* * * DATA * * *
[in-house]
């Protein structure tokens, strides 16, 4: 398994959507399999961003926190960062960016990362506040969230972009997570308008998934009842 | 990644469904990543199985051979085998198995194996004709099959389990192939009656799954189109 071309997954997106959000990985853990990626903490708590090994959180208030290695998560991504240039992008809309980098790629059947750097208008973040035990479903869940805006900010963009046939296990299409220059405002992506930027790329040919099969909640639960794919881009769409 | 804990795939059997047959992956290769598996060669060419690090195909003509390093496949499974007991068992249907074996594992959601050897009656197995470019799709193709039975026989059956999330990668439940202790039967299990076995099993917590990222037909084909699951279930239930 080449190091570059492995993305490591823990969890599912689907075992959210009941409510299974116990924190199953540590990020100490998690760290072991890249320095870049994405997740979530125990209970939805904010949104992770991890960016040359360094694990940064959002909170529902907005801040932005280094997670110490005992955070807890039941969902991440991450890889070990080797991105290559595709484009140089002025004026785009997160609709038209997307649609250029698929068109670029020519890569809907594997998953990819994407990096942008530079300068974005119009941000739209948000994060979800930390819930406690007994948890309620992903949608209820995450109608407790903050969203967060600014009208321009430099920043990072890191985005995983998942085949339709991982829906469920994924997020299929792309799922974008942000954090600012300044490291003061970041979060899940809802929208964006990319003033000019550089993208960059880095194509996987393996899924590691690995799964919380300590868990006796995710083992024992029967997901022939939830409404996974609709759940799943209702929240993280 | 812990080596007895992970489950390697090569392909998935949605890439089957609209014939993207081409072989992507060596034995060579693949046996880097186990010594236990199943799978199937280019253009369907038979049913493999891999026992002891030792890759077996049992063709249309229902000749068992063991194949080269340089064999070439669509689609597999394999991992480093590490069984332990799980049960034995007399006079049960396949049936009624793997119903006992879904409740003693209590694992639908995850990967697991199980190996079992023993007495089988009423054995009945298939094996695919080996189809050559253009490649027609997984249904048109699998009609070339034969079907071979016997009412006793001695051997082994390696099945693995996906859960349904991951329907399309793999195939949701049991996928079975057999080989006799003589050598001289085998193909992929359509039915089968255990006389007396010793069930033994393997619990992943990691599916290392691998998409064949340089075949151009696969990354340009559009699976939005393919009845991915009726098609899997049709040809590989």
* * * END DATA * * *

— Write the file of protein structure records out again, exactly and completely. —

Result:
[in-house]
């Protein structure tokens, strides 16, 4: 398994959507399999961003926190960062960016990362506040969230972009997570308008998934009842 | 990644469904990543199985051979085998198995194996004709099959389990192939009656799954189109 071309997954997106959000990985853990990626903490708590090994959180208030290695998560991504240039992008809309980098790629059947750097208008973040035990479903869940805006900010963009046939296990299409220059405002992506930027790329040919099969909640639960794919881009769409 | 804990795939059997047959992956290769598996060669060419690090195909003509390093496949499974007991068992249907074996594992959601050897009656197995470019799709193709039975026989059956999330990668439940202790039967299990076995099993917590990222037909084909699951279930239930 080449190091570059492995993305490591823990969890599912689907075992959210009941409510299974116990924190199953540590990020100490998690760290072991890249320095870049994405997740979530125990209970939805904010949104992770991890960016040359360094694990940064959002909170529902907005801040932005280094997670110490005992955070807890039941969902991440991450890889070990080797991105290559595709484009140089002025004026785009997160609709038209997307649609250029698929068109670029020519890569809907594997998953990819994407990096942008530079300068974005119009941000739209948000994060979800930390819930406690007994948890309620992903949608209820995450109608407790903050969203967060600014009208321009430099920043990072890191985005995983998942085949339709991982829906469920994924997020299929792309799922974008942000954090600012300044490291003061970041979060899940809802929208964006990319003033000019550089993208960059880095194509996987393996899924590691690995799964919380300590868990006796995710083992024992029967997901022939939830409404996974609709759940799943209702929240993280 | 812990080596007895992970489950390697090569392909998935949605890439089957609209014939993207081409072989992507060596034995060579693949046996880097186990010594236990199943799978199937280019253009369907038979049913493999891999026992002891030792890759077996049992063709249309229902000749068992063991194949080269340089064999070439669509689609597999394999991992480093590490069984332990799980049960034995007399006079049960396949049936009624793997119903006992879904409740003693209590694992639908995850990967697991199980190996079992023993007495089988009423054995009945298939094996695919080996189809050559253009490649027609997984249904048109699998009609070339034969079907071979016997009412006793001695051997082994390696099945693995996906859960349904991951329907399309793999195939949701049991996928079975057999080989006799003589050598001289085998193909992929359509039915089968255990006389007396010793069930033994393997619990992943990691599916290392691998998409064949340089075949151009696969990354340009559009699976939005393919009845991915009726098609899997049709040809590989």